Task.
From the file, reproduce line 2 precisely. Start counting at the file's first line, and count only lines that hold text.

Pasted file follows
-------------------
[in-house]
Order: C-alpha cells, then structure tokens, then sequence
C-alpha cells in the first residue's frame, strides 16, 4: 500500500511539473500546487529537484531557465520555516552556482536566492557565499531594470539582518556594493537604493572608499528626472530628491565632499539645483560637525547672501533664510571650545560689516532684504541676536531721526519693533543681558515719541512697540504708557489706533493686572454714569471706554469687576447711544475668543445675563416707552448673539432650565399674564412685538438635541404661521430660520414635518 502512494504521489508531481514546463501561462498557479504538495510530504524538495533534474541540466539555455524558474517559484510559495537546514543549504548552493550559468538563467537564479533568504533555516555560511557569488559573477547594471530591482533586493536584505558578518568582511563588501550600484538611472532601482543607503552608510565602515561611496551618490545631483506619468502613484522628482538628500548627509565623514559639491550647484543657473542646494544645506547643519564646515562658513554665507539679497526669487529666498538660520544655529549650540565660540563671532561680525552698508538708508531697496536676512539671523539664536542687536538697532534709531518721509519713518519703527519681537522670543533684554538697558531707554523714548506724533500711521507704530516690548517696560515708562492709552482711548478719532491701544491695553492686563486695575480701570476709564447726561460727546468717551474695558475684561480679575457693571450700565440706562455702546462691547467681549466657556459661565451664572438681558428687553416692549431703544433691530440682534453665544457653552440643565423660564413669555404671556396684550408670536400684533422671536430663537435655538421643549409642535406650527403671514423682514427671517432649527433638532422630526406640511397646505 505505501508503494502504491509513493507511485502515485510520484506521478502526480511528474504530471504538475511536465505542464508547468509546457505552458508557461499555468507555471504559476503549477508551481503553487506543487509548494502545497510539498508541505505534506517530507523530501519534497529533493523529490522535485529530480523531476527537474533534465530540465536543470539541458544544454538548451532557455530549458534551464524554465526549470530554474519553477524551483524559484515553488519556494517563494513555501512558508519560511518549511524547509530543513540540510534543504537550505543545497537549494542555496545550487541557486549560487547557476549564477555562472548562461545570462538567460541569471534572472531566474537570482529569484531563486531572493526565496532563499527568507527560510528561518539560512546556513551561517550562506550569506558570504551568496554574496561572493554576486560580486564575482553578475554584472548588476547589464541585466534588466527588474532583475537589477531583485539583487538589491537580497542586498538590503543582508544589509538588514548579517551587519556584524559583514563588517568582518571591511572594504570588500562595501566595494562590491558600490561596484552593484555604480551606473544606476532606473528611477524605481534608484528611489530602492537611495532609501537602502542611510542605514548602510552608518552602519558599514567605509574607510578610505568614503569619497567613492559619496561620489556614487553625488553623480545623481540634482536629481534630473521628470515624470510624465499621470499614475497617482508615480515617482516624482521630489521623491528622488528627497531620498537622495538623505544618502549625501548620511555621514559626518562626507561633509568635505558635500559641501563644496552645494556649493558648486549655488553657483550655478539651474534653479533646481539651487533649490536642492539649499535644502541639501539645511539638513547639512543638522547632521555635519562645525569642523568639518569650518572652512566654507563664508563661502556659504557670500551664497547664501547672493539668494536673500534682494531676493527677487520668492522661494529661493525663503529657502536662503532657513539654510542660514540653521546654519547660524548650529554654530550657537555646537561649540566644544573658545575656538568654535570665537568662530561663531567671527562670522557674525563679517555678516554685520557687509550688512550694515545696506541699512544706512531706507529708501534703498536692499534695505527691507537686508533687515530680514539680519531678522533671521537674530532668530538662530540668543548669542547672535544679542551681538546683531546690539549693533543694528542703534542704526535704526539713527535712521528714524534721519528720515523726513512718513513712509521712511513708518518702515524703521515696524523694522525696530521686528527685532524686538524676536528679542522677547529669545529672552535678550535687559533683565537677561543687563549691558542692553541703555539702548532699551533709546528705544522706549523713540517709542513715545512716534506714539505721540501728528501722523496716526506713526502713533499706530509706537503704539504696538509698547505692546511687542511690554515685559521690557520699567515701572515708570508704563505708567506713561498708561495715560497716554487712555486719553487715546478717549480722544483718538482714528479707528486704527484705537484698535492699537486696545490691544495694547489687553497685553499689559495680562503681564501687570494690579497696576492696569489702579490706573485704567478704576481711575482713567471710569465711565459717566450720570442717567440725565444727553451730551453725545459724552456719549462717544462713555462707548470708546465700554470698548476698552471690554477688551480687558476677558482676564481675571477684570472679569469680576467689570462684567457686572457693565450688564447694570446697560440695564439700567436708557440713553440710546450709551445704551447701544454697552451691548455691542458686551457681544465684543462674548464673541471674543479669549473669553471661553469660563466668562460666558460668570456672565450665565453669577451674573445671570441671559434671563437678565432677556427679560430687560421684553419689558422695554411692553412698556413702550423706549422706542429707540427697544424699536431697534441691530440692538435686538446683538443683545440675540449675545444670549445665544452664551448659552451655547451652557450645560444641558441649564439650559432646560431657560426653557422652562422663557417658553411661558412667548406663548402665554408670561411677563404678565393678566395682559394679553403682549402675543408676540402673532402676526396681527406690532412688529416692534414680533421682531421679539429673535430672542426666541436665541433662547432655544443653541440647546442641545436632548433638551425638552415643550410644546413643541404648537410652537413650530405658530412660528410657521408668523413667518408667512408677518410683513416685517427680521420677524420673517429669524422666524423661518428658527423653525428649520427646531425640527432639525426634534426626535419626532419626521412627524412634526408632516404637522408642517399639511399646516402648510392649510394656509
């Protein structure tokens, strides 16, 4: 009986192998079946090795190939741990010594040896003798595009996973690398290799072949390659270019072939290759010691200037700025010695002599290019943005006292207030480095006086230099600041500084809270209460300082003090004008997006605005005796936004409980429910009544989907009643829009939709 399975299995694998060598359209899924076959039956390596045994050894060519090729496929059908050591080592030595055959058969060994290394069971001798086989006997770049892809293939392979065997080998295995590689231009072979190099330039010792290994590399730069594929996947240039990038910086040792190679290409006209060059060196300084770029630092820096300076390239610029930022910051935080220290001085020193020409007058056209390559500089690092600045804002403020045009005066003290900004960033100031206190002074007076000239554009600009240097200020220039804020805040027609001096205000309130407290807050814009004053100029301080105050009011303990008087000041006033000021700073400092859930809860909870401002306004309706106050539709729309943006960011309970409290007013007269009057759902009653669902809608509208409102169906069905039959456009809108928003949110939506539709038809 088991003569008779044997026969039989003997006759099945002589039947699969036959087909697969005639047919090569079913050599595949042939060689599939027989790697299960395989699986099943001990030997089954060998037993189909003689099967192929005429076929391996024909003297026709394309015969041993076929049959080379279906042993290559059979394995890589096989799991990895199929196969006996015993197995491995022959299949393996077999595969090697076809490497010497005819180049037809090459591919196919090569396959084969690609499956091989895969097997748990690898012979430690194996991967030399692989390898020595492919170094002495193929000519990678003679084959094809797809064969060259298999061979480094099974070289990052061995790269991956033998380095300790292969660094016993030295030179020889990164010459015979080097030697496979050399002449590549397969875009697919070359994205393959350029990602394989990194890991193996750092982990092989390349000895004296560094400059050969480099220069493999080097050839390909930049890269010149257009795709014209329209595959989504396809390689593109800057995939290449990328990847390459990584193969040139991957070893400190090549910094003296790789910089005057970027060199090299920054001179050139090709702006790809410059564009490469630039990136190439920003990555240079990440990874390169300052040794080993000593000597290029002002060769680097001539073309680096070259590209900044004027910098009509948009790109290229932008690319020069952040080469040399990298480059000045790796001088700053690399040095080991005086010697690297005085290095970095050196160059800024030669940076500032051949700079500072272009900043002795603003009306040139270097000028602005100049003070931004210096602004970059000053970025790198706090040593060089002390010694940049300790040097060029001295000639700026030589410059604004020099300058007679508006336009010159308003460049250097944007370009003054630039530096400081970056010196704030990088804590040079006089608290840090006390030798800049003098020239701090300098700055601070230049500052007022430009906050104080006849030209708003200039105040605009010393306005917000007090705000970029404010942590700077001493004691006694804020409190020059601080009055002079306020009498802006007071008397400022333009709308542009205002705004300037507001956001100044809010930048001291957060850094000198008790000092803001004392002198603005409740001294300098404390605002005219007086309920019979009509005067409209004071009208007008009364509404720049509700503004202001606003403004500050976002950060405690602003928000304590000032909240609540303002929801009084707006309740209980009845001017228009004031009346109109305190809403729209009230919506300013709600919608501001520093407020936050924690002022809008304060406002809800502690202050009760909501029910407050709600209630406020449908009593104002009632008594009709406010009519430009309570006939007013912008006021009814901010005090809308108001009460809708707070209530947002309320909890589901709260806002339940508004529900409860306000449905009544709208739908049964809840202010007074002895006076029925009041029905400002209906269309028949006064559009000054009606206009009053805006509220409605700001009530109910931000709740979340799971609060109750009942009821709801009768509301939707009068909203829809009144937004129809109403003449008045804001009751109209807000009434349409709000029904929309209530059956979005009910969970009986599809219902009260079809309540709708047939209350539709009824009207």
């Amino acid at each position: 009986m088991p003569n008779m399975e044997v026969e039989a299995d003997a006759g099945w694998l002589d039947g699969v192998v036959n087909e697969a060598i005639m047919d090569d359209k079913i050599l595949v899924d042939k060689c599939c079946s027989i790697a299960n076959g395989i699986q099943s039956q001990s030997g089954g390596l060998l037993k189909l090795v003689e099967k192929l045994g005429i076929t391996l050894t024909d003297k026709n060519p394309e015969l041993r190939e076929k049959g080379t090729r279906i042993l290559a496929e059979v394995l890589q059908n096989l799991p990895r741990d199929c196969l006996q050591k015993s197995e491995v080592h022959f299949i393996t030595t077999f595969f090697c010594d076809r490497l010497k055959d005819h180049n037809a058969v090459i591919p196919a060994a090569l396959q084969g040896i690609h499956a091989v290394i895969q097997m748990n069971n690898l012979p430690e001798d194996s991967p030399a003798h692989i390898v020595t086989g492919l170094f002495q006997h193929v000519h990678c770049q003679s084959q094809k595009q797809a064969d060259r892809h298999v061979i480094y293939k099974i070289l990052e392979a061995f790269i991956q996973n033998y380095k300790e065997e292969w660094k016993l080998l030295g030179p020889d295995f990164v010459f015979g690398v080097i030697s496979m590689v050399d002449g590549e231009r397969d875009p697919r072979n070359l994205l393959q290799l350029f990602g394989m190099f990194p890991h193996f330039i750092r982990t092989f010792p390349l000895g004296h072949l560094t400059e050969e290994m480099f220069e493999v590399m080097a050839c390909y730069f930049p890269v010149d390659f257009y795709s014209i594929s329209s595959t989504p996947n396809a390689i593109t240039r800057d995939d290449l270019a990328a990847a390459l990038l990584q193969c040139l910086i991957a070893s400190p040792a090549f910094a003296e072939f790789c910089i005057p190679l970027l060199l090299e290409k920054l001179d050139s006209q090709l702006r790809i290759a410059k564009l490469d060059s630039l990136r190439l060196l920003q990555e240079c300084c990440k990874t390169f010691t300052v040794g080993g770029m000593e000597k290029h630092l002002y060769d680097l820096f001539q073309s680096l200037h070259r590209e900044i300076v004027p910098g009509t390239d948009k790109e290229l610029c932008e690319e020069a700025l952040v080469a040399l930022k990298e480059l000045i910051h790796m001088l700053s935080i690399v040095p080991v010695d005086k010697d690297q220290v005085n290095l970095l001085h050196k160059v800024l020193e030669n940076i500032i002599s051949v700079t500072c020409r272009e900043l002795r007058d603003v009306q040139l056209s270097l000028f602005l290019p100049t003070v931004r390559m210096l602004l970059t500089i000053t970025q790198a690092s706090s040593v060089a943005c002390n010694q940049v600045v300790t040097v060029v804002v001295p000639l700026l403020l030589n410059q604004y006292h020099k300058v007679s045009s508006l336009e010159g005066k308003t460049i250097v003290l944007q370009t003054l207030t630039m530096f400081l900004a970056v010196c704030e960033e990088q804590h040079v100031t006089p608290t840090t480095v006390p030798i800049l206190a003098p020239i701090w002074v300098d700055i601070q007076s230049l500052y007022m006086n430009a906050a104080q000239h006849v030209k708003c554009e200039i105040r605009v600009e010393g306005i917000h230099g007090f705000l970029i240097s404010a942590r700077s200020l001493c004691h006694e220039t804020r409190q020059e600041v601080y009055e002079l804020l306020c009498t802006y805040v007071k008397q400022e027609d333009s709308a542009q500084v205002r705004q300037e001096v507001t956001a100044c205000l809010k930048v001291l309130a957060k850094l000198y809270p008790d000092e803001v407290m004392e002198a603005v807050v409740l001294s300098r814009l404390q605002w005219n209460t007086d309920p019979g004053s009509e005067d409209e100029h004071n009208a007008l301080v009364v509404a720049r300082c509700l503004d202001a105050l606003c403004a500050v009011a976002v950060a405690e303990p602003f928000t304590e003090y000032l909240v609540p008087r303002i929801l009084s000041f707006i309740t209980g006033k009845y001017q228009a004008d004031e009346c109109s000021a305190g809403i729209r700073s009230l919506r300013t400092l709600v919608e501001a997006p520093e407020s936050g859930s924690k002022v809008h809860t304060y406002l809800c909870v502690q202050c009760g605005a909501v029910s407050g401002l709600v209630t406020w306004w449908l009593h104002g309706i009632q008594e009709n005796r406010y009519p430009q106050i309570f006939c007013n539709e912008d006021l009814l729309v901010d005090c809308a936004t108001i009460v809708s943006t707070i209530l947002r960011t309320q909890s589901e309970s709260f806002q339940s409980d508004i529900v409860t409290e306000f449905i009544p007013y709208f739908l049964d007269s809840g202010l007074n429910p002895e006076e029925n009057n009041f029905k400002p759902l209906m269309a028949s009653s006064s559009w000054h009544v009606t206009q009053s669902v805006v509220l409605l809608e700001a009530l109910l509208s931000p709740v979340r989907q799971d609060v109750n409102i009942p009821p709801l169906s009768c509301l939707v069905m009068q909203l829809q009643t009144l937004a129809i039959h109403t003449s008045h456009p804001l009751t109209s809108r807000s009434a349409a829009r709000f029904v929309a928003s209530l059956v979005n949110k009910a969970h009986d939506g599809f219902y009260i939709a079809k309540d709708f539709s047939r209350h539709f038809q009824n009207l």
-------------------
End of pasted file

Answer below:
Order: C-alpha cells, then structure tokens, then sequence